Another striking difference between the sexes in Zawiya was with reference to masturbation. Kinsey's researchers, surveying Americans in the 1940s, found that most males and a majority of females recalled masturbating in the years following puberty. This topic was very difficult to discuss with young people in Zawiya, however, and we concluded that masturbation is viewed more negatively in this traditional Muslim community than in most American groups. A few boys and young men admitted to masturbating, and estimated that most males did so, but no young women either admitted or described female masturbation. Generally, we were struck by the much greater range and frequency of sexual experiences reported by males, although both sexes were fascinated by romantic images.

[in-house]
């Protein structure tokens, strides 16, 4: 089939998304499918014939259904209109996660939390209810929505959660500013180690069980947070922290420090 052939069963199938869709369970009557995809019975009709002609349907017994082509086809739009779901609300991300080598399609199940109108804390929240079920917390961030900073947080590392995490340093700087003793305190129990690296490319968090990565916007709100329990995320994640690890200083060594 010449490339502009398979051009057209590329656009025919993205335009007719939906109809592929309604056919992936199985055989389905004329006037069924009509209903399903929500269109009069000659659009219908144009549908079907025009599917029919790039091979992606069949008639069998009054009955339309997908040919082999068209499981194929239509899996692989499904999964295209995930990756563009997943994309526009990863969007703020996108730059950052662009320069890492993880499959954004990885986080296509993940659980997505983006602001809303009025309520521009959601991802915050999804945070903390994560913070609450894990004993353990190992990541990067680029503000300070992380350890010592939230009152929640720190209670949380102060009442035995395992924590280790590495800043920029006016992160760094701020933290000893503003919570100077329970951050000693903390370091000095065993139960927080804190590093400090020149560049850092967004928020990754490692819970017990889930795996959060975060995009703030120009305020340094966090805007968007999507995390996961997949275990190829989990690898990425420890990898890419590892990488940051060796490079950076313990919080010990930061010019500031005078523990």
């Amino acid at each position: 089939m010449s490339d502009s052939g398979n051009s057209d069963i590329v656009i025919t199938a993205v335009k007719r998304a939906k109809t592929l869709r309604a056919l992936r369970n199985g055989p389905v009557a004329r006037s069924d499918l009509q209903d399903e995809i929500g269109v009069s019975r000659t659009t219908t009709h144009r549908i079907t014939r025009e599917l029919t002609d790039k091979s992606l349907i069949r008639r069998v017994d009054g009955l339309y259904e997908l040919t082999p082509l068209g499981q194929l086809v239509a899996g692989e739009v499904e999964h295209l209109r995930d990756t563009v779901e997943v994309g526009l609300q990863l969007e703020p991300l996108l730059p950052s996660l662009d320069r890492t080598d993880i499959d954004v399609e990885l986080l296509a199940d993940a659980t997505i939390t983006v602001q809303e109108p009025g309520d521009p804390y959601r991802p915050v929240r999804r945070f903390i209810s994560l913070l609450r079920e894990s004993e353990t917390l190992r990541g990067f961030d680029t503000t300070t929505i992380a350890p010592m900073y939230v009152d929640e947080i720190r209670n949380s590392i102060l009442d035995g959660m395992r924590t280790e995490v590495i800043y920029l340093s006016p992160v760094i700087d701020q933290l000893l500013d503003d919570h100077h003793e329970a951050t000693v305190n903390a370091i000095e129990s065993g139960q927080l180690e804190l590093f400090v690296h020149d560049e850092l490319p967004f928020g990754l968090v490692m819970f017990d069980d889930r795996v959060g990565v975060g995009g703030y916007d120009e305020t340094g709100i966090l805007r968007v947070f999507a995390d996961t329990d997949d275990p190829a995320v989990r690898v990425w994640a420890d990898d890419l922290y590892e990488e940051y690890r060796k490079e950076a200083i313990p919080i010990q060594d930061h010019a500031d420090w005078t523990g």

Inducements to change. As part of our research in Zawiya, we asked adolescents about their exposure to influences that we suspected might change their ideas of traditional gender roles. These included watching television, listening to radio or cassettes, reading books, attending films, and travel to larger towns. We took detailed educational histories and asked people in and out of school to describe their daily activities, so we could determine the effects of schooling on attitudes and activities. It is easy for those of us growing up in societies where almost everyone has attended public school to overlook the profound effects on a traditional society of suddenly uprooting all young people born in a given year from family and neighborhood and compelling them to spend most of their waking hours together in school. Indeed, the unverified assumption that adolescence is a universal lifestage seems to us to grow directly from the institution of a lengthy moratorium between childhood and adulthood during which youth are prepared by employees of the state for a life different from that of their parents.